Until things get so loud that they make the air non-linear, as in the case of shock waves where the speed of sound is being strongly modulated by the heat of the wave-front raising its local velocity (and let’s sincerely hope that we never witness this effect close up, not even for a moment!) sound waves are virtually transparent to each other and obey the rules of vector summation. Simply put, at the location of deep nulls as they pass through each other the overlaid anti-phase half waves are moving the air molecules together and apart by the same distance, which of course adds up to holding still. This is a good example of an electro acoustic map being folded in such a way that you cannot access the information in the folds.


With a little thought it can be clearly seen that this class of room effect cannot be corrected with an equalizer, graphic or otherwise, though this doesn’t stop people from trying. These are time domain effects can only be effectively treated by removing energy from, or redirecting, the reflected field.


If deep nulls are equalized to appear flat on a Real Time Analyzer several undesirable things happen: the speakers and amps are asked to deliver much more energy at the boosted null frequencies, often on the order of 20dB, which they usually can’t, so; the headroom is reduced by the same amount at these frequencies, the audible distortion is increased (not linearly but in a harmonic power series) and the frequency response of both the direct and reflected sound fields is colored and corrupted by the attempt to make their sum appear flat. The worst problem is that a sound system over-equalized to look perfectly flat on a wide time window RTA will not actually sound flat. This is probably because we, as beings, have a complex array of multiple time integration windows of differing widths and offsets running in parallel and so we to some degree are able to sense the direct and reflected arrivals separately, as well as their sum. You need to be very careful with “room equalizers”. As David Blackmer used to say: “You should never go more than half way”.



-Fig 2 shows mode F2. Notice that, since this is an even numbered mode, there is a peak at room center.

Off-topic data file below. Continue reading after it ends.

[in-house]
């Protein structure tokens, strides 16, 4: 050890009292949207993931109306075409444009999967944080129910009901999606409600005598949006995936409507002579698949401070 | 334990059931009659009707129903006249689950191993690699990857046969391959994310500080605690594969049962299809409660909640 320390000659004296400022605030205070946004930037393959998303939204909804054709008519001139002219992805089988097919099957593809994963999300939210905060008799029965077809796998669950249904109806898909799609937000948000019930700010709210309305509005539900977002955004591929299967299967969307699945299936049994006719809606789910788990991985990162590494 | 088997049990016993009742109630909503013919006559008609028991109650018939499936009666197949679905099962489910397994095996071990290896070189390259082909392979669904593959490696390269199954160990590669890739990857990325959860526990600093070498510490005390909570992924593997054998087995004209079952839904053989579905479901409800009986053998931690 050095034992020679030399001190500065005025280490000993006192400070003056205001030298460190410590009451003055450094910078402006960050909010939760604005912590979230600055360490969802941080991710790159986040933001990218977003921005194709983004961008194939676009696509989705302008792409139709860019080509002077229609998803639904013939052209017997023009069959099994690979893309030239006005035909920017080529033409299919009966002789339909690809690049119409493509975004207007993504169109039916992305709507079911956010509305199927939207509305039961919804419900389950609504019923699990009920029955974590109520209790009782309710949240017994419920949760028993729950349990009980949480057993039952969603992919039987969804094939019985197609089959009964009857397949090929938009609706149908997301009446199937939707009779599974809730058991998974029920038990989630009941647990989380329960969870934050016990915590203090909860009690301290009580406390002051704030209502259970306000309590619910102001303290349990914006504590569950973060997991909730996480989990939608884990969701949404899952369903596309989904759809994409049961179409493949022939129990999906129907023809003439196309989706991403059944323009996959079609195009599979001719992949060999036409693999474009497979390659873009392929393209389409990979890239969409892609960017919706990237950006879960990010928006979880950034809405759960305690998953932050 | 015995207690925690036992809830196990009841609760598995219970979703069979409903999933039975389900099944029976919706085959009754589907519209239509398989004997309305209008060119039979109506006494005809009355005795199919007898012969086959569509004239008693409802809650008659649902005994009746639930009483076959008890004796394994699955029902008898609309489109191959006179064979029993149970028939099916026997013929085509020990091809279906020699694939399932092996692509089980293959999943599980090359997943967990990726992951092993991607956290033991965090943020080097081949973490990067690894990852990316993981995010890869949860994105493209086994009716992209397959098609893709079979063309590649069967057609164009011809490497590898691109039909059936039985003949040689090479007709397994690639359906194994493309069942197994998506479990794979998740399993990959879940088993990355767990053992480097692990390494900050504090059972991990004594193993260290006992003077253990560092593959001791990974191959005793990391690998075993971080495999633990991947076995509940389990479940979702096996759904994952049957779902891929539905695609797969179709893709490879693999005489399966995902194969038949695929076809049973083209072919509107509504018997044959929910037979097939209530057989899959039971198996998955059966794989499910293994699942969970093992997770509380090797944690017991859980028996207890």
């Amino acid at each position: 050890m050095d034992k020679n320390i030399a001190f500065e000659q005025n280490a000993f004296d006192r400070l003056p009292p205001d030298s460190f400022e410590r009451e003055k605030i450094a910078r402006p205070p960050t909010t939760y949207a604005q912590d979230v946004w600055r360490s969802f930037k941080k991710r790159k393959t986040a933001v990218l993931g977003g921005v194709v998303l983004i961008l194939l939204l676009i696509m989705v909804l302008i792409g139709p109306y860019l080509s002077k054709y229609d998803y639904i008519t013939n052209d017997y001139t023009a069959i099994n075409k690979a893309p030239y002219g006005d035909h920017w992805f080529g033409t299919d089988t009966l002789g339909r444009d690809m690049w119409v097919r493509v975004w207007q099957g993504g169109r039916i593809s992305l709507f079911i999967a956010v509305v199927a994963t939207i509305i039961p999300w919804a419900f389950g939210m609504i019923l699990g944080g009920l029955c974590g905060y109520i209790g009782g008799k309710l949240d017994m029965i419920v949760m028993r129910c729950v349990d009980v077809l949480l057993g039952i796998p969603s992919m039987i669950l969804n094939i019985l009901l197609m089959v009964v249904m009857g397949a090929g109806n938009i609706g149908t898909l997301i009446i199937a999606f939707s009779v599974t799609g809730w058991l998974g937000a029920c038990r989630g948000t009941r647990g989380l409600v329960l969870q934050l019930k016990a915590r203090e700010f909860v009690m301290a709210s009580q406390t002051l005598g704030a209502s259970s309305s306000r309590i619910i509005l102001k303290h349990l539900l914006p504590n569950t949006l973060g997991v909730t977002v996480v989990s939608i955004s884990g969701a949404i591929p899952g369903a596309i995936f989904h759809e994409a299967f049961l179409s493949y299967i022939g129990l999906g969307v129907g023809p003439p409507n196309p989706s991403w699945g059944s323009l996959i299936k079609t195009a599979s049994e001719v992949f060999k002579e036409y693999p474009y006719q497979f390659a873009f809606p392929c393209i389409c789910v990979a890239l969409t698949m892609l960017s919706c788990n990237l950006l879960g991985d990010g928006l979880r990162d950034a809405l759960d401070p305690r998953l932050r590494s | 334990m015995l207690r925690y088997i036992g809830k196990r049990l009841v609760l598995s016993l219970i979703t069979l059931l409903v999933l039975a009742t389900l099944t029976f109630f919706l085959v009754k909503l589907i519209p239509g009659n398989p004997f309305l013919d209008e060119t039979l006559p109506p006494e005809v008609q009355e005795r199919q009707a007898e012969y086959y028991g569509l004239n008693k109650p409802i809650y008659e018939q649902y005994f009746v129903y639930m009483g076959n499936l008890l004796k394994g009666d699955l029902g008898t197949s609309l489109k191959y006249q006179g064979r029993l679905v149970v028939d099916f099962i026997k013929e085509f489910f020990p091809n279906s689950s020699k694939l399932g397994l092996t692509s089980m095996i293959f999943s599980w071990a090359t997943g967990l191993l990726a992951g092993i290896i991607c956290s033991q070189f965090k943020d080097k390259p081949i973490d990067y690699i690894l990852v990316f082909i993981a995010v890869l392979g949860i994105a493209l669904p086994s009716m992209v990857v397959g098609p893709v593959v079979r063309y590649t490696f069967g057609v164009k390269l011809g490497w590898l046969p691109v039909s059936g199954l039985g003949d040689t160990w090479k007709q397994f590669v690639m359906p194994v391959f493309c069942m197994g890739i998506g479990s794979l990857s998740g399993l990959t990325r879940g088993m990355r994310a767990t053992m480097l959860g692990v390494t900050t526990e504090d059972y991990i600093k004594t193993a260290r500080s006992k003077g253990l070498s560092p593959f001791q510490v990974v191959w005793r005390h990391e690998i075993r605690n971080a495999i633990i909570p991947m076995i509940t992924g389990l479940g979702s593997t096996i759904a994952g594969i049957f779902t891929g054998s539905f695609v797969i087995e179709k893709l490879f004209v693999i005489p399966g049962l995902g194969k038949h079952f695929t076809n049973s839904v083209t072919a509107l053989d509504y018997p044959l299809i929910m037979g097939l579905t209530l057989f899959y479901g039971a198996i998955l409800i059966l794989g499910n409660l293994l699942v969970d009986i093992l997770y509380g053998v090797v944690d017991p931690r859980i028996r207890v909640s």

-Fig 3 shows mode F3. Since this is an odd numbered mode there is a dip at room center.


-Fig 4 shows mode F4. Since this is an even numbered mode, there is a peak at room center.


-Fig 5 shows mode F5. Since this is an odd numbered mode, there is a dip at room center.


-Fig 6 shows modes F1 to F5 overlaid. The pattern continues up through higher orders.


A few words of explanation about the diagrams: In the top graph of each figure think of the sine wave shape as a light on the rim of a spinning and moving wheel seen vertically edge-on. The wheel is rotating at a constant rate, so that it makes a whole number of turns (1,2,3,4…) as it crosses the distance representing twice the room dimension from left to right at a constant velocity; 1130 feet per second in the case of sound through room temperature air. The spinning light draws a true sine wave shape. Picture the wheel bouncing off of the right hand surface (in the middle of the diagram) and making the return trip. You are now thinking about the phase of a rotating vector reflecting back into the room with a delay. Of course there is not actually a wheel or sine wave in the room, just the air molecules moving toward and away from each other in a subtle and chaotic dance of almost random thermal collisions (at that same average speed of 1130 ft per second!) that add up to wave behavior, yet in the simple form of this model you may picture the energy flow process.

In the middle graph the right hand (reflected) half of the wave train has been folded back into the real room. Here we must think in terms of vector addition because we are dealing with signal time delays. This means that the parts of the two curves that are nearer to each other are more nearly in phase and so add, while the parts that are farther apart are more out of phase and so subtract.


The bottom graph is the vector summation of the middle graph’s direct plus reflected waves, showing sound pressure vs. location. Where the reflected wave reaches the sound source again the wheel has made a full revolution and the previous cycle is delayed a whole number of 360 degree turns, (1,2,3…) which is very much like being in phase again. This interaction produces a loud spot there and at each place in the room where the phase curves are near or touching.

Resonance is just energy stored in multiple superimposed layers, taken over time, of this process of evenly spaced reflections passing back and forth between mirrors.